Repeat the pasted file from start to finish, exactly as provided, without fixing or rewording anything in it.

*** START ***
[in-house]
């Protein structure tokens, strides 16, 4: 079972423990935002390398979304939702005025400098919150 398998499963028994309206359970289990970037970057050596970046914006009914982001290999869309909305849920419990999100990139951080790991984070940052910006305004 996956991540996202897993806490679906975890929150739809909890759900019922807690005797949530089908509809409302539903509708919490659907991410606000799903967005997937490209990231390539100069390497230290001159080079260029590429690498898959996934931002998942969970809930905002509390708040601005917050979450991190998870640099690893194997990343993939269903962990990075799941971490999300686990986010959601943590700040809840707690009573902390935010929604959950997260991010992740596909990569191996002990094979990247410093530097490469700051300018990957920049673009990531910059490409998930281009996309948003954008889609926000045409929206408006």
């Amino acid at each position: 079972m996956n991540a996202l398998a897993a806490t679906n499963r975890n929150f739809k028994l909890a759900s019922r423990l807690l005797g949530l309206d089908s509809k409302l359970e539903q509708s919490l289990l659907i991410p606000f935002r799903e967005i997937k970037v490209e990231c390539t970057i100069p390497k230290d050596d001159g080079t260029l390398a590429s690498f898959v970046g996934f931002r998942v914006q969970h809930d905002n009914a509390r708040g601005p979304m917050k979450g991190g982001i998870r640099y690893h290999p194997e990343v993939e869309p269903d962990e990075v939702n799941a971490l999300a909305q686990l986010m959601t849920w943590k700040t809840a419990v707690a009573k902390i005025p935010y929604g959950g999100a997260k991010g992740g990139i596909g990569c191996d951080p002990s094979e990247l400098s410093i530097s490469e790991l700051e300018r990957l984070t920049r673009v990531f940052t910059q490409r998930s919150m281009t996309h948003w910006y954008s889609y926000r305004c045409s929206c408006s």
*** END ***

[in-house]
């Protein structure tokens, strides 16, 4: 079972423990935002390398979304939702005025400098919150 398998499963028994309206359970289990970037970057050596970046914006009914982001290999869309909305849920419990999100990139951080790991984070940052910006305004 996956991540996202897993806490679906975890929150739809909890759900019922807690005797949530089908509809409302539903509708919490659907991410606000799903967005997937490209990231390539100069390497230290001159080079260029590429690498898959996934931002998942969970809930905002509390708040601005917050979450991190998870640099690893194997990343993939269903962990990075799941971490999300686990986010959601943590700040809840707690009573902390935010929604959950997260991010992740596909990569191996002990094979990247410093530097490469700051300018990957920049673009990531910059490409998930281009996309948003954008889609926000045409929206408006």
């Amino acid at each position: 079972m996956n991540a996202l398998a897993a806490t679906n499963r975890n929150f739809k028994l909890a759900s019922r423990l807690l005797g949530l309206d089908s509809k409302l359970e539903q509708s919490l289990l659907i991410p606000f935002r799903e967005i997937k970037v490209e990231c390539t970057i100069p390497k230290d050596d001159g080079t260029l390398a590429s690498f898959v970046g996934f931002r998942v914006q969970h809930d905002n009914a509390r708040g601005p979304m917050k979450g991190g982001i998870r640099y690893h290999p194997e990343v993939e869309p269903d962990e990075v939702n799941a971490l999300a909305q686990l986010m959601t849920w943590k700040t809840a419990v707690a009573k902390i005025p935010y929604g959950g999100a997260k991010g992740g990139i596909g990569c191996d951080p002990s094979e990247l400098s410093i530097s490469e790991l700051e300018r990957l984070t920049r673009v990531f940052t910059q490409r998930s919150m281009t996309h948003w910006y954008s889609y926000r305004c045409s929206c408006s």